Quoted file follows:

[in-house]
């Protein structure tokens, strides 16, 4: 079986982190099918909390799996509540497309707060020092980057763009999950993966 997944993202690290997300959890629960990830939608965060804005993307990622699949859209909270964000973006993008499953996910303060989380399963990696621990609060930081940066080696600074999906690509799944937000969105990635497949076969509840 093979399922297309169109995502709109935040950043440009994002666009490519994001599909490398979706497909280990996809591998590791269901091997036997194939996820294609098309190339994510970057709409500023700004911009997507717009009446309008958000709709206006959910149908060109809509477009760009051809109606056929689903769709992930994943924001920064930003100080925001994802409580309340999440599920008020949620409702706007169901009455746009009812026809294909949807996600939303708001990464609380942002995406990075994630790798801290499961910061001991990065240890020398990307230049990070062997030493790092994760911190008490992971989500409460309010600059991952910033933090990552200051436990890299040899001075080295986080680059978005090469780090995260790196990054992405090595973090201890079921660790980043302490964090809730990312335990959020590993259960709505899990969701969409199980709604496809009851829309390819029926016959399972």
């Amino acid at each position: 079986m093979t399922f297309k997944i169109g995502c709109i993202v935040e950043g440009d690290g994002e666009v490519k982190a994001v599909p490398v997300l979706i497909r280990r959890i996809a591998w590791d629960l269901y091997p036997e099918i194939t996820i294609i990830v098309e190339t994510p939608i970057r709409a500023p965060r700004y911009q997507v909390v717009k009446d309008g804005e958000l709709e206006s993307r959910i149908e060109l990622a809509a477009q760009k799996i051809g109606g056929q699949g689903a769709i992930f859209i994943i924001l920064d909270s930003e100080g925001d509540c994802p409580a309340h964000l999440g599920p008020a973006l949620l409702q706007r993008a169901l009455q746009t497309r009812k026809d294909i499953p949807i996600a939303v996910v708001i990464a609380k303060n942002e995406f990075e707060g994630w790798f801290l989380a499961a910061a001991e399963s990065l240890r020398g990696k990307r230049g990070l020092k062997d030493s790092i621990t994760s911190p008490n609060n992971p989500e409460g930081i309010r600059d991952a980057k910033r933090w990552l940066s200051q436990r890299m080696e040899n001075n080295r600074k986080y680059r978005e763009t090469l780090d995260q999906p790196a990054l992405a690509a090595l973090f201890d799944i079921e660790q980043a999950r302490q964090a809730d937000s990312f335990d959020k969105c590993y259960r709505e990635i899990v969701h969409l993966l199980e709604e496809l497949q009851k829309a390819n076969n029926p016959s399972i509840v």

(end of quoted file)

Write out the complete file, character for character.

[in-house]
């Protein structure tokens, strides 16, 4: 079986982190099918909390799996509540497309707060020092980057763009999950993966 997944993202690290997300959890629960990830939608965060804005993307990622699949859209909270964000973006993008499953996910303060989380399963990696621990609060930081940066080696600074999906690509799944937000969105990635497949076969509840 093979399922297309169109995502709109935040950043440009994002666009490519994001599909490398979706497909280990996809591998590791269901091997036997194939996820294609098309190339994510970057709409500023700004911009997507717009009446309008958000709709206006959910149908060109809509477009760009051809109606056929689903769709992930994943924001920064930003100080925001994802409580309340999440599920008020949620409702706007169901009455746009009812026809294909949807996600939303708001990464609380942002995406990075994630790798801290499961910061001991990065240890020398990307230049990070062997030493790092994760911190008490992971989500409460309010600059991952910033933090990552200051436990890299040899001075080295986080680059978005090469780090995260790196990054992405090595973090201890079921660790980043302490964090809730990312335990959020590993259960709505899990969701969409199980709604496809009851829309390819029926016959399972």
């Amino acid at each position: 079986m093979t399922f297309k997944i169109g995502c709109i993202v935040e950043g440009d690290g994002e666009v490519k982190a994001v599909p490398v997300l979706i497909r280990r959890i996809a591998w590791d629960l269901y091997p036997e099918i194939t996820i294609i990830v098309e190339t994510p939608i970057r709409a500023p965060r700004y911009q997507v909390v717009k009446d309008g804005e958000l709709e206006s993307r959910i149908e060109l990622a809509a477009q760009k799996i051809g109606g056929q699949g689903a769709i992930f859209i994943i924001l920064d909270s930003e100080g925001d509540c994802p409580a309340h964000l999440g599920p008020a973006l949620l409702q706007r993008a169901l009455q746009t497309r009812k026809d294909i499953p949807i996600a939303v996910v708001i990464a609380k303060n942002e995406f990075e707060g994630w790798f801290l989380a499961a910061a001991e399963s990065l240890r020398g990696k990307r230049g990070l020092k062997d030493s790092i621990t994760s911190p008490n609060n992971p989500e409460g930081i309010r600059d991952a980057k910033r933090w990552l940066s200051q436990r890299m080696e040899n001075n080295r600074k986080y680059r978005e763009t090469l780090d995260q999906p790196a990054l992405a690509a090595l973090f201890d799944i079921e660790q980043a999950r302490q964090a809730d937000s990312f335990d959020k969105c590993y259960r709505e990635i899990v969701h969409l993966l199980e709604e496809l497949q009851k829309a390819n076969n029926p016959s399972i509840v």